Well, I tried bending the contact lug and the thing broke. Not the lug, but the fuse block itself!
I've gone to a couple of electrical supply houses in town (the places where I assume electricians go when they need parts), and they guys just say, "nope". Not made any more, they can't get them.
I tried a search on ebay. No go.
I've tried googling, not getting anywhere.
Clearly, I need help or advice from others who know a lot more than me.
QUESTION: Can anyone provide a source for these old 60-amp parts, used, salvage, whatever? A name, phone number, URL would be a BIG help.
Ever tried to super-glue one of these back together? I assume it's made from Bakelite, it's not plastic. The break is clean, with some surface area for a grip, but I'm wondering if it won't just break off in place once I press it back into the circuit box.
If I can't find another one, or can't repair the one I've got, guess the only option is to start looking for someone to upgrade my service to 100amps with circuit breakers. Will electrical contractors do this, but still leave in place the old knob-and-tube wiring for the time being? I can't afford to have the entire house wiring replaced.
Thanks, - John
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From your posts and what you described you have:
Knob/Tube wiring An old panel that has corroded and/or loose contacts A fuse holder on a dryer circuit in the panel that is cracked and falling apart.
All that taken together to me sounds like a prescription for possible disaster. For example, the corroded connection points will generate heat. At some point, that heat could become enough to ignite something on fire. If it were my house, I would not be comfortable using super glue to repair a crumbling, failing fuse holder.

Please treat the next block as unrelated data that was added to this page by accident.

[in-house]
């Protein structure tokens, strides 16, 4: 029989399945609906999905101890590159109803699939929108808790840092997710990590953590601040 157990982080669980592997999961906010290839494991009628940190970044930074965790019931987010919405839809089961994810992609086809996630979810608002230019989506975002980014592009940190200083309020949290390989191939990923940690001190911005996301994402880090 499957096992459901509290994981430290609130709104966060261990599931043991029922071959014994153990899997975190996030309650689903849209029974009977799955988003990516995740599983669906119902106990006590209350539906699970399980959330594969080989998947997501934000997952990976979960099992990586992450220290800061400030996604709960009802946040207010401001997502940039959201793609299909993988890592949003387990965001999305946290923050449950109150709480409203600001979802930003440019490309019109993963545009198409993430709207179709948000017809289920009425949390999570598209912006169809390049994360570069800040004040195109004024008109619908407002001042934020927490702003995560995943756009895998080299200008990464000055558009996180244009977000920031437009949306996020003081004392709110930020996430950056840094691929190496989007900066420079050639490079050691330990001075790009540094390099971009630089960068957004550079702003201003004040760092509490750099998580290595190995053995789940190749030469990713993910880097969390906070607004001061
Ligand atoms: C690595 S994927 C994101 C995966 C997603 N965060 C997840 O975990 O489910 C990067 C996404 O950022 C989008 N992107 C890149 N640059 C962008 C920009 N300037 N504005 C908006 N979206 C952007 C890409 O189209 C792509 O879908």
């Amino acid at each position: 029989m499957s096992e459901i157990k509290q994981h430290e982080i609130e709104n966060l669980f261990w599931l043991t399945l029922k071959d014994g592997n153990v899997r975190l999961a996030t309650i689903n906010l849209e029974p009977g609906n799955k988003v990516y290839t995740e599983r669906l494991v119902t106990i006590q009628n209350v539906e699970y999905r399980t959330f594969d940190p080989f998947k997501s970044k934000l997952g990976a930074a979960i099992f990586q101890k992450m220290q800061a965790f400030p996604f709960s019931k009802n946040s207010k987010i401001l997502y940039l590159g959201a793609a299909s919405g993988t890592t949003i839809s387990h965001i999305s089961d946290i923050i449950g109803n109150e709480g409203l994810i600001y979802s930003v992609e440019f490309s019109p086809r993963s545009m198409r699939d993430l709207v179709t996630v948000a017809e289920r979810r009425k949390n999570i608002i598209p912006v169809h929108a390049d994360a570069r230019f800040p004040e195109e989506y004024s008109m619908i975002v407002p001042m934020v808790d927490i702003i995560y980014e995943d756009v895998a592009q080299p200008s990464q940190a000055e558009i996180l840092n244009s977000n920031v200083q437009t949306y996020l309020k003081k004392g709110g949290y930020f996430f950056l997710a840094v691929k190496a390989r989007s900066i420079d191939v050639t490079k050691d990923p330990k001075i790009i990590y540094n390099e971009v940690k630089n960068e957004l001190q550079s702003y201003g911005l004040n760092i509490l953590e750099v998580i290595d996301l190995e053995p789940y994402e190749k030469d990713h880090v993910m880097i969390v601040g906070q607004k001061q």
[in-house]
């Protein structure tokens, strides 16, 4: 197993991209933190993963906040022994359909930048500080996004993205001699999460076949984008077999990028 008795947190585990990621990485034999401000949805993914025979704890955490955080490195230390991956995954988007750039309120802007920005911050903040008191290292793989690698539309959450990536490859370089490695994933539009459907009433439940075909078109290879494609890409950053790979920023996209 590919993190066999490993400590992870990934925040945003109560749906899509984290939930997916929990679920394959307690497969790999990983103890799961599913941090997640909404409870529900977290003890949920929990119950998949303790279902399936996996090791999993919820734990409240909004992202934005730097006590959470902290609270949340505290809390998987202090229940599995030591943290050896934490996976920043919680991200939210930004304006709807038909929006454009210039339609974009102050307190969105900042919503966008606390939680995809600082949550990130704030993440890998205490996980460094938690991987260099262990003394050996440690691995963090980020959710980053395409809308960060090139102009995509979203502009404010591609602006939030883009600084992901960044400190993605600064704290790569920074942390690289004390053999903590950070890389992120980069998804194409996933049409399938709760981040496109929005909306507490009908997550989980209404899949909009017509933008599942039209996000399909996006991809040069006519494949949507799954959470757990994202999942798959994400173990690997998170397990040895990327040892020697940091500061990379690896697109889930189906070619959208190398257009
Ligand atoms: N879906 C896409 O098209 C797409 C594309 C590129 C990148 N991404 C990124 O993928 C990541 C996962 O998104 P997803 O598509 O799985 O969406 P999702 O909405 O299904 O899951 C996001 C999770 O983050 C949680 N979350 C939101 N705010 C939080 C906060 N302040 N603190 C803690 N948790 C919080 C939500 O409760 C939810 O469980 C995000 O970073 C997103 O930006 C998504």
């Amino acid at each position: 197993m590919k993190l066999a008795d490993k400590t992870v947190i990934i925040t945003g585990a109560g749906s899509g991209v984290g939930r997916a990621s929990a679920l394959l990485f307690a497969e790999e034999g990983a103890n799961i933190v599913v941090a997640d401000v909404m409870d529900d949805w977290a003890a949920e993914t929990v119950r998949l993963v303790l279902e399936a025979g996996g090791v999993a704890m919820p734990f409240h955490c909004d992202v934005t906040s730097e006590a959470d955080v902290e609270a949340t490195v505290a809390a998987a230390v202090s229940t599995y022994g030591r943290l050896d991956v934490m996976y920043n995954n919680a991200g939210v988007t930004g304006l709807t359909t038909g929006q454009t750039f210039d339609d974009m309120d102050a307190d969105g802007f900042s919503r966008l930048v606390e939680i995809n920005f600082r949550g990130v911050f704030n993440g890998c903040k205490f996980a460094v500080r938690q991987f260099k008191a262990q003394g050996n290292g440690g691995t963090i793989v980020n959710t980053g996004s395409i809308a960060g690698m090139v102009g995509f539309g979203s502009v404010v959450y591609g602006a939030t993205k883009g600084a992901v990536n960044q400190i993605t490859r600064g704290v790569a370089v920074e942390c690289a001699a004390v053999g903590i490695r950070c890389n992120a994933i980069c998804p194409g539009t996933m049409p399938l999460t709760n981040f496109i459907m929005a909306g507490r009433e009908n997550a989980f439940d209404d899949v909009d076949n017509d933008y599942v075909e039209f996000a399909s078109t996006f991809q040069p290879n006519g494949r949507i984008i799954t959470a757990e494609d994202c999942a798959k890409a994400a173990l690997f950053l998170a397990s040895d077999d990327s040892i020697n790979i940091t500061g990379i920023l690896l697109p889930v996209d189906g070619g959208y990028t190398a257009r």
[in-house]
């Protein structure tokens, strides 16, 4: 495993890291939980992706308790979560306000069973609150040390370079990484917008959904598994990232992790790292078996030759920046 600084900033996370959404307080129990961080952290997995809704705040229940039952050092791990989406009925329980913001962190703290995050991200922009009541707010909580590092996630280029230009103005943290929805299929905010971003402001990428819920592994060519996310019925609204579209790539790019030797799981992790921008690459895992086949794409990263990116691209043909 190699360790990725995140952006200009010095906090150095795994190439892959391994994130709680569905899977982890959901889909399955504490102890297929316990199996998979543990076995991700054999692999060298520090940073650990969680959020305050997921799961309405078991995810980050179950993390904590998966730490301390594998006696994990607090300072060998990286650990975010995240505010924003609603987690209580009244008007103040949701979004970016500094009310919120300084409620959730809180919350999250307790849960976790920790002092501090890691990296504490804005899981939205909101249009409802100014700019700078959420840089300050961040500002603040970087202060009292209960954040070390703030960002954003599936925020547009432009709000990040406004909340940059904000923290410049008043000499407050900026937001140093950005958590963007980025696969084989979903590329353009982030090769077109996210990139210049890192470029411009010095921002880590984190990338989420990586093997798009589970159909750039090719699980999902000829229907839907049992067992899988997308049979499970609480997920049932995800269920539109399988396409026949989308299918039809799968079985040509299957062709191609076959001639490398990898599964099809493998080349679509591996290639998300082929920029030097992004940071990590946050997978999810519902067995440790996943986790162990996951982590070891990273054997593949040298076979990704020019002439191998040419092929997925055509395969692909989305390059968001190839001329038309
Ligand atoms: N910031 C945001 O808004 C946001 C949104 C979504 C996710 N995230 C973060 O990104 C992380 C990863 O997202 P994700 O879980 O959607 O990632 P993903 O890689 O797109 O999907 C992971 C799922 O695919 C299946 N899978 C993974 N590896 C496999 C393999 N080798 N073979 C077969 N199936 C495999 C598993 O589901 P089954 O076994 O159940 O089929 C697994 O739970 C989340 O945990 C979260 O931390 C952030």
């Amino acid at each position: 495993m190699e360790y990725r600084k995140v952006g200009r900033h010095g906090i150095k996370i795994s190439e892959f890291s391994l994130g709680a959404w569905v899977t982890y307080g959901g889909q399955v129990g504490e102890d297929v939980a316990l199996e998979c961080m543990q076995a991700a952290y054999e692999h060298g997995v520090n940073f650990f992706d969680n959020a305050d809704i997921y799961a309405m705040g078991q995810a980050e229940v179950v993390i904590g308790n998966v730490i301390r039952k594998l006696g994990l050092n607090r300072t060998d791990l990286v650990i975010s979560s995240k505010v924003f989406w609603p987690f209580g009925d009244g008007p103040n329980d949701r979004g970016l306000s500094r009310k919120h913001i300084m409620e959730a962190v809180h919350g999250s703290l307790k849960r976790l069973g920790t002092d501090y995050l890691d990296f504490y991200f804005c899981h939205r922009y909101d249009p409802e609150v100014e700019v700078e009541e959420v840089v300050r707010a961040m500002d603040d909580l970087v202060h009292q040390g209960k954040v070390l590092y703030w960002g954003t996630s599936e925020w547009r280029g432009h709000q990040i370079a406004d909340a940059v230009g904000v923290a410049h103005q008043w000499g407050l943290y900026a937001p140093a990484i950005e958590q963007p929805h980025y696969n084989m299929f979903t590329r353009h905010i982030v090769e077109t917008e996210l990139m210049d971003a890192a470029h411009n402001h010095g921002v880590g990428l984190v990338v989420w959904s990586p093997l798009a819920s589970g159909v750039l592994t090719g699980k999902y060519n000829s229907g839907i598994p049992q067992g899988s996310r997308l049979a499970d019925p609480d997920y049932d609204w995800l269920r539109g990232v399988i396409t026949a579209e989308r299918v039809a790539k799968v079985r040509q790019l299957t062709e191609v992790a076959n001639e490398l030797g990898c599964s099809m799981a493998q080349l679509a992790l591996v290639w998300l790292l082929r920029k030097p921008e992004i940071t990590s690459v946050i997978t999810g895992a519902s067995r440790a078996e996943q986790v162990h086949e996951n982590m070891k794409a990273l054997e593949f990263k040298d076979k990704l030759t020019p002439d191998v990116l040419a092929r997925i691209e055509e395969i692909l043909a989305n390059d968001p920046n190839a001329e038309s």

I would recommend getting a pro in to assess the situation. He can give you options that will work and be safe.

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RE: "If it were my house, I would not be comfortable using super glue to repair a crumbling, failing fuse holder."
That's why I'm looking for a source of a replacement part, either new or salvaged.
The rest of the box seems ok.
I need a fix for _now_ - I fully understand what I need in the longer term.
Does anyone know where to find parts for the old 60-amp systems?
- John
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John Albert wrote:

Junk the old fuse box.
Get a "new" kind of fuse holder - and the fuses that go with it.
In the alternative, a circuit breaker box like is used for A/C equipment.
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[snip tale of woe]

Try these guys: http://primeparts.net /
Or http://www.dale-electric.com
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wrote:

You have a problem. The parts have not been made for almost 50 years. Finding used replacements will not be easy - most are scrapped when pulled - and the vast majority were pulled years ago. Might try an OLD demolition yard. Putting in a new panel is pretty much your only solution, and most electricians won't touch the K&T.